I didn't know the tips and tricks back then. After taping, I saw myself on the show and was like, "What the hell is wrong with my face?" I never knew about mattifying powder, eyebrows, false eyelashes, primer, or contouring. I looked like such a grease ball. I think that back then, they liked that it was reality, but I wish I knew what I was doing. Beauty has evolved in the last five years.
Did you have to do anything to prep for the show?
Right before you start filming, there are three weeks where you do fittings and meetings. They allowed me to get my own Pilates trainer, order whatever food I wanted, and do Crest Whitestrips. Apparently they didn't like my Canadian accent so they had me go to speech therapy, but after three or four classes, the producers realized I was losing my quirkiness so they cancelled the classes. I wasn't offended because I was the show's first out-of-country person. They were just afraid Americans wouldn't be able to connect.
How did you go about shopping for clothes for the show?
I spent close to $5,000 on clothes, makeup, and shoes, not even knowing how long I was going to be there. I didn't have that money. And then when I was the Bachelorette, I found that a lot of the clothes they gave me were kind of beauty pageant-y, so when we got to Canada, they let me go to Aritzia, and I spent $3,000. I knew it would pay off to be comfortable. They did supply rose-ceremony dresses, though, and they were amazing.
Did you learn any beauty tricks from the producers?
Well, Chris Harrison, who became a good friend, taught me this one: Midol with caffeine. I'd take one on days that I was tired and bloated. It's a diuretic. If my face was puffy, it would debloat me, and it has a painkiller so it made my feet feel better in heels. Now, before I go out at night, I'll take one an hour before. It's really no different from taking Advil.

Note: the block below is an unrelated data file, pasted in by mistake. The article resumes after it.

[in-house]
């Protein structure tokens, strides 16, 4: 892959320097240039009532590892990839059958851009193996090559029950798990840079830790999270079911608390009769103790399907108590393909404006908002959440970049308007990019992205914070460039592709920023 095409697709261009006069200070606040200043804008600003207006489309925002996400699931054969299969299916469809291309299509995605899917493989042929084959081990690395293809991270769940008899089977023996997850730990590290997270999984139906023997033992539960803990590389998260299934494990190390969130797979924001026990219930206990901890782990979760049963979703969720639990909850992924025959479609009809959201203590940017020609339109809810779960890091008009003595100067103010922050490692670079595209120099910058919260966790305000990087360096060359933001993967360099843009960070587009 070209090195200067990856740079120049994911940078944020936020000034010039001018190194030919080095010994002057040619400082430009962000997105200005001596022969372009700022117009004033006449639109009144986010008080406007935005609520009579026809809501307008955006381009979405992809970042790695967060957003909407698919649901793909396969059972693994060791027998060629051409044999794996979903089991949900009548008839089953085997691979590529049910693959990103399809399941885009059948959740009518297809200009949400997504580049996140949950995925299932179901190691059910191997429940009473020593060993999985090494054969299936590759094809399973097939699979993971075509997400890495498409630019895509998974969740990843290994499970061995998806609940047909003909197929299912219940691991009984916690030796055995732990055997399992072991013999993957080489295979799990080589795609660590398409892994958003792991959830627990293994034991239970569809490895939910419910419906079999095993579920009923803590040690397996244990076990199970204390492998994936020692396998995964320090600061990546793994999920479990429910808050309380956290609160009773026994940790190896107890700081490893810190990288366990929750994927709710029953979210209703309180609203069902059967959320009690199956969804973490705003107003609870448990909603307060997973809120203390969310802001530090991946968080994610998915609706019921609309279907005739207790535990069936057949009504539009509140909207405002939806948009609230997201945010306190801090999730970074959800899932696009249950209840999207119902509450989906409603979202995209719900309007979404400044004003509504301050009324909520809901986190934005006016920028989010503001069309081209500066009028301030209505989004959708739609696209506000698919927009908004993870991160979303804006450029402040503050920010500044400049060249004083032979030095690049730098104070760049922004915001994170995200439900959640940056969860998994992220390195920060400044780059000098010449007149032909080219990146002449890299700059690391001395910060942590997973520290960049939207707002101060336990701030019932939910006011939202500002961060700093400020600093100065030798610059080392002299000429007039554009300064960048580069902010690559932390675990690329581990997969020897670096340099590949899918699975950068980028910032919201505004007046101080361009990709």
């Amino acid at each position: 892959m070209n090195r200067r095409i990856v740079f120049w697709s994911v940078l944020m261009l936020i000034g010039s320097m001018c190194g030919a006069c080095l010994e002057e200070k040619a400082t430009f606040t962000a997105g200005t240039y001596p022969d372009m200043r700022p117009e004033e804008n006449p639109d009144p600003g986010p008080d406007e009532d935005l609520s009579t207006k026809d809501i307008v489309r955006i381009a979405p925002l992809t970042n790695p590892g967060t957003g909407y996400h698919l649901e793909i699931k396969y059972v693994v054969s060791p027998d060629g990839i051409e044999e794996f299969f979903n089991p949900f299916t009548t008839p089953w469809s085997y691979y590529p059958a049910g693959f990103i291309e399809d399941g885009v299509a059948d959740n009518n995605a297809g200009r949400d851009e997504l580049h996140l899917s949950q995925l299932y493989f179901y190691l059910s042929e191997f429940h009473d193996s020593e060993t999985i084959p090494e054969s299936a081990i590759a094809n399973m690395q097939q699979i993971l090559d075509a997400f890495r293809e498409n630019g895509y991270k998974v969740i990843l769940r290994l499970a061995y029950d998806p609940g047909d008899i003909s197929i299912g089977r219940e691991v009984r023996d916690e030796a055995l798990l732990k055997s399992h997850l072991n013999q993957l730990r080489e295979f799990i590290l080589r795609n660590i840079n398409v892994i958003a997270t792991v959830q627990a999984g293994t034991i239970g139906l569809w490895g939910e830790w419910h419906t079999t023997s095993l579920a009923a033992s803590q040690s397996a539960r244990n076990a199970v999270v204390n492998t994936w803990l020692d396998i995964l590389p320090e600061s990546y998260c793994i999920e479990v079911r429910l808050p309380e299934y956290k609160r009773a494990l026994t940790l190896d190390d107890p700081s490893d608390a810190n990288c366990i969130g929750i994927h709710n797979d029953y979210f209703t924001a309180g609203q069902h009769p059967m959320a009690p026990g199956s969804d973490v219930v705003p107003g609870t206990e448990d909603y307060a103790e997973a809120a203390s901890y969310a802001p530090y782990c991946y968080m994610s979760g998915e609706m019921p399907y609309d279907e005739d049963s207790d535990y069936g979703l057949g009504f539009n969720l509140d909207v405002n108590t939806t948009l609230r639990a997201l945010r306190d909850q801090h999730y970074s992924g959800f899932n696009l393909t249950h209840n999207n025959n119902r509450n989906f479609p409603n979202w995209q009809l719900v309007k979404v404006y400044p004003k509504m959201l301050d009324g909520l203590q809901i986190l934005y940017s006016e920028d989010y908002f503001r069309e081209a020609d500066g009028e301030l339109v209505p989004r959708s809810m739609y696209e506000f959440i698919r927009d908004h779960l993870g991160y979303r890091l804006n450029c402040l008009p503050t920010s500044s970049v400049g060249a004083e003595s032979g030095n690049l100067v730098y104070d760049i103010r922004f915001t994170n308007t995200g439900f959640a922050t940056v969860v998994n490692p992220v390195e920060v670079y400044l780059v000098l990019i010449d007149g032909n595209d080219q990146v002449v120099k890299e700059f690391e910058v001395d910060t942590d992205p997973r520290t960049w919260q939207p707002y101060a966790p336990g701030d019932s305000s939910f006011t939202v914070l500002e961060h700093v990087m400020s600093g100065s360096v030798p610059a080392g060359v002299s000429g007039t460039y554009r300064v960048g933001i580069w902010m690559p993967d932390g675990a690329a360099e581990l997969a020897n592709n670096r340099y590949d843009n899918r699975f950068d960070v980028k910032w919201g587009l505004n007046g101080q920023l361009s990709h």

What was your mental state like during the show? A lot of the ladies (and men!) seem to get super-emotional.
When the cameras aren't rolling, they don't want you to talk to anyone. And there are no phones, computers, newspapers, nothing. Only producers. Your body becomes starved for a connection with anyone, which makes it easier to fall in love. You're starving for that intimacy. It was like Stockholm syndrome, but it's a TV show.
Do you regret doing the show?
It's a business but it's brilliant—that's why there have been so many seasons. I have no regrets. I chose to subject myself to that, and I've grown from it, but it also destroys you in a lot ways. I lost hair, got down to 92 pounds, and formed an anxiety disorder.
Does talking about it bring back all of those emotions?
It was traumatic, but I barely have any memories from a year before, after, and in between. My mom told me that I said I wouldn't sign the show's agreement unless I talked to her once a week, but I don't even remember that. Because I watched the show, I remember certain things. It seems like another life. Like an out-of-body experience.
How are you doing now?
I'm such a go-getter and entrepreneur, and people see me as a business person, but I have this obsession about getting married and having kids. I just want that so badly. If it's a business thing, I will make it happen. But in a relationship, it takes two. It's not your call. Over the past few serious relationships, I kind of am the guy in the relationship—the breadwinner, taking the lead, making decisions. This is not easy on men. I'm trying to learn how to change that but still be myself.